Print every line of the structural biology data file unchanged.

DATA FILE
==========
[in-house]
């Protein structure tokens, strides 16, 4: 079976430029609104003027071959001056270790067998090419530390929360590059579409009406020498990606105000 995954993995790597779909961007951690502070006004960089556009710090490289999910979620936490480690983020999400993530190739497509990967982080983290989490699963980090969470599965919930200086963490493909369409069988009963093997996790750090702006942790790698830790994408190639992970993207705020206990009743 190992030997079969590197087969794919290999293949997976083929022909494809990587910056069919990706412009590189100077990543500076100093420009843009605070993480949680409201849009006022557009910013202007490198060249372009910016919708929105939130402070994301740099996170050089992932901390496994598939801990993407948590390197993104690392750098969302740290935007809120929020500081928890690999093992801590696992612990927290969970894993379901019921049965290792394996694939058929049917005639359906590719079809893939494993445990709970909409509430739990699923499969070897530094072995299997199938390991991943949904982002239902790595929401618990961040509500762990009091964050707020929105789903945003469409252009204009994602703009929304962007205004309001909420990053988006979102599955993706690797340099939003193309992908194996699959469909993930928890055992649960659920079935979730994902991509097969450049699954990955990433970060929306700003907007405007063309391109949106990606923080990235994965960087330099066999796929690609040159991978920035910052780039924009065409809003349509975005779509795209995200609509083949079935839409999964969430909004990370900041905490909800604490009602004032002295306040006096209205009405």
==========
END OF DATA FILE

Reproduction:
[in-house]
């Protein structure tokens, strides 16, 4: 079976430029609104003027071959001056270790067998090419530390929360590059579409009406020498990606105000 995954993995790597779909961007951690502070006004960089556009710090490289999910979620936490480690983020999400993530190739497509990967982080983290989490699963980090969470599965919930200086963490493909369409069988009963093997996790750090702006942790790698830790994408190639992970993207705020206990009743 190992030997079969590197087969794919290999293949997976083929022909494809990587910056069919990706412009590189100077990543500076100093420009843009605070993480949680409201849009006022557009910013202007490198060249372009910016919708929105939130402070994301740099996170050089992932901390496994598939801990993407948590390197993104690392750098969302740290935007809120929020500081928890690999093992801590696992612990927290969970894993379901019921049965290792394996694939058929049917005639359906590719079809893939494993445990709970909409509430739990699923499969070897530094072995299997199938390991991943949904982002239902790595929401618990961040509500762990009091964050707020929105789903945003469409252009204009994602703009929304962007205004309001909420990053988006979102599955993706690797340099939003193309992908194996699959469909993930928890055992649960659920079935979730994902991509097969450049699954990955990433970060929306700003907007405007063309391109949106990606923080990235994965960087330099066999796929690609040159991978920035910052780039924009065409809003349509975005779509795209995200609509083949079935839409999964969430909004990370900041905490909800604490009602004032002295306040006096209205009405």